UK retail giant Tesco said it has invited trade union Mandate to discuss the issues of possible industrial action by over 10,000 staff in Ireland over plans to force pay cuts and reduce workers’ entitlements.
Trade union Mandate has balloted 80 members at Tesco’s Douglas store as a result of the retailer “blatantly ignoring” long standing agreements with the union including the National Replacement Store Agreement.
The store in Douglas is due to move to a new premises on 1 May but Mandate claims that Tesco is not willing to accept all staff members from the old store on their current contracts.
Tesco also plans to cut hours below those negotiated with workers at around 21 stores throughout the country, the union has claimed.
Mandate held a national shop stewards meeting on Tuesday (21 April) in Dublin in order to discuss a union response to several issues affecting staff members across the country.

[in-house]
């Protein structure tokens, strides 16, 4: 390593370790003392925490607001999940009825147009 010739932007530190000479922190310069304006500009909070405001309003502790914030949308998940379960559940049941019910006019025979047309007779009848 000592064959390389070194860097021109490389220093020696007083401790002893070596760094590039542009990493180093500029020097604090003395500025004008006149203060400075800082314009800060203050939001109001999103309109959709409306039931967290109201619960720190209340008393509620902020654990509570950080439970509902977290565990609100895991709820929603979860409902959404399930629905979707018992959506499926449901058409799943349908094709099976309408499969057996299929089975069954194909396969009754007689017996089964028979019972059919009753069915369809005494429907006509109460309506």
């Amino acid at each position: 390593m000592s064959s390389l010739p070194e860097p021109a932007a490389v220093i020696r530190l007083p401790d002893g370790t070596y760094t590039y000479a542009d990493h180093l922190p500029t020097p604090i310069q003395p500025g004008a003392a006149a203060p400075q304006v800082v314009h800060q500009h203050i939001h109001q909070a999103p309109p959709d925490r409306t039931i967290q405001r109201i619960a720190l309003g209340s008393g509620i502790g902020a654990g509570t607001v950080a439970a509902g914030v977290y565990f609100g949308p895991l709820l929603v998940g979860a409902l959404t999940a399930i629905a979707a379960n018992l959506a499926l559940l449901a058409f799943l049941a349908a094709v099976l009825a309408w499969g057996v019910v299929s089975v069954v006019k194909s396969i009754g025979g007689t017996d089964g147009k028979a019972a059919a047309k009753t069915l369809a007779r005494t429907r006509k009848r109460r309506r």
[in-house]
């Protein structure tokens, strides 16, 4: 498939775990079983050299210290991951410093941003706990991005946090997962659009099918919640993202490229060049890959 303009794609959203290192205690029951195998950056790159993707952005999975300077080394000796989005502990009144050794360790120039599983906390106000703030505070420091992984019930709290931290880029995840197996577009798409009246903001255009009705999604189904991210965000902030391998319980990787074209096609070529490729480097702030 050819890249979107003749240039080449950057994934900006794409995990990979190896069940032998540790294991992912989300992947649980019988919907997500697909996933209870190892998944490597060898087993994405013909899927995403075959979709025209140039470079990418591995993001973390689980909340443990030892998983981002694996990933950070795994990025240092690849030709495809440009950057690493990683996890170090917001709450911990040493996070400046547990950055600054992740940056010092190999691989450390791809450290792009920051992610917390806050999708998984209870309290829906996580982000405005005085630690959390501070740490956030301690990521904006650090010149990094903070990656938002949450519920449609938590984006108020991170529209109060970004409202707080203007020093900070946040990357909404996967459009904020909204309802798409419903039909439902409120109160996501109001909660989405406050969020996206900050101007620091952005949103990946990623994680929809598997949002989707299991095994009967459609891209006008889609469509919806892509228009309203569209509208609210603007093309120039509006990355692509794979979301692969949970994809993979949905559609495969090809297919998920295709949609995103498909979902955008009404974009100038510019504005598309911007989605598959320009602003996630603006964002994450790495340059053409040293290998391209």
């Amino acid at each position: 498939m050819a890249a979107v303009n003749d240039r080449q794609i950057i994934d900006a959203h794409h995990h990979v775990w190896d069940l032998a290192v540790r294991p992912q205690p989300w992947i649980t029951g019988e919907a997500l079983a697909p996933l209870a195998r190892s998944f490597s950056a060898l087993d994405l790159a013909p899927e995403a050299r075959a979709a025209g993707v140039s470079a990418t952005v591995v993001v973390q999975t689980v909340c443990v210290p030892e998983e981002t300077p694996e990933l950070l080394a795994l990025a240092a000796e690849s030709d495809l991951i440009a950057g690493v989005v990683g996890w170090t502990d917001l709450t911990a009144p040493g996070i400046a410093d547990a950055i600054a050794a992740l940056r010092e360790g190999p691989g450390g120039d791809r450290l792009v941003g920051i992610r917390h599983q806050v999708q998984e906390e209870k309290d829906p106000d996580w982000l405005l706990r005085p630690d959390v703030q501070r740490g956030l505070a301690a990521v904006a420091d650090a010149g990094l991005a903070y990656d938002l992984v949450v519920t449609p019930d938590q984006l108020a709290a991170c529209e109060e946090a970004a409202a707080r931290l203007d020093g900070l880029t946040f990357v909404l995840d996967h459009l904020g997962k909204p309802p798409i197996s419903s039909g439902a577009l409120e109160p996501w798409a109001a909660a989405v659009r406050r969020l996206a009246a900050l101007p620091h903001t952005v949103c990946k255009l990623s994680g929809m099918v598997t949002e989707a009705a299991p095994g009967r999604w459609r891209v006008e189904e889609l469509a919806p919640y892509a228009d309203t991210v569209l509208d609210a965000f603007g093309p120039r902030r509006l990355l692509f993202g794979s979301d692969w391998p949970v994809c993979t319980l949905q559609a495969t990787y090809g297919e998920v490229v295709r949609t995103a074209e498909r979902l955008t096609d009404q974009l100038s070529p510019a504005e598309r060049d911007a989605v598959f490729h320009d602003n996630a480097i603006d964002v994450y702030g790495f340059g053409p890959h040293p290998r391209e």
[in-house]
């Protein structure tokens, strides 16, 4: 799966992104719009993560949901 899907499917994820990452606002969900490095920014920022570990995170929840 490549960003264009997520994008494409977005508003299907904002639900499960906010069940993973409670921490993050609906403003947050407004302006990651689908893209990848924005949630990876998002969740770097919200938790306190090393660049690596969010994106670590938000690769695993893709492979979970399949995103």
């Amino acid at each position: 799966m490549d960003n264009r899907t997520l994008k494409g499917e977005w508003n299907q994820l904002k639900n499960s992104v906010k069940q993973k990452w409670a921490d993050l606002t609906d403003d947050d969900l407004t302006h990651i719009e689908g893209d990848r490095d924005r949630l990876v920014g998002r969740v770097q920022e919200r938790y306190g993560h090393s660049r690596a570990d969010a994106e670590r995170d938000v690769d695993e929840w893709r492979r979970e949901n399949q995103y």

A strike notice has now been served on the retailer and more than 80 of its members in Tesco in Douglas will go on strike “indefinitely” Wednesday (29 April).
A spokesperson for Tesco said: “The situation in Douglas is a local issue involving disagreement about the transfer of seven Mandate members of staff to our new store in the locality. The new store will create an additional 100 jobs.
“We have referred the matter to the Labour Relations Commission for resolution and therefore it would be inappropriate for us to comment at this time. Regarding other issues raised we have invited Mandate to discuss these on a bi lateral basis.”
However, Mandate assistant general secretary, Linda Tanham said Tesco’s behaviour is “an opportunistic attack on workers standards of living” at a time when the company is “more profitable than ever before”.
The union has written to Tesco stating that they are available to meet with the company, but only on condition that the dispute in Douglas is resolved and Tesco recognise existing agreements with Mandate.
Earlier this week, Tesco announced record annual profits of over GBP3.1bn.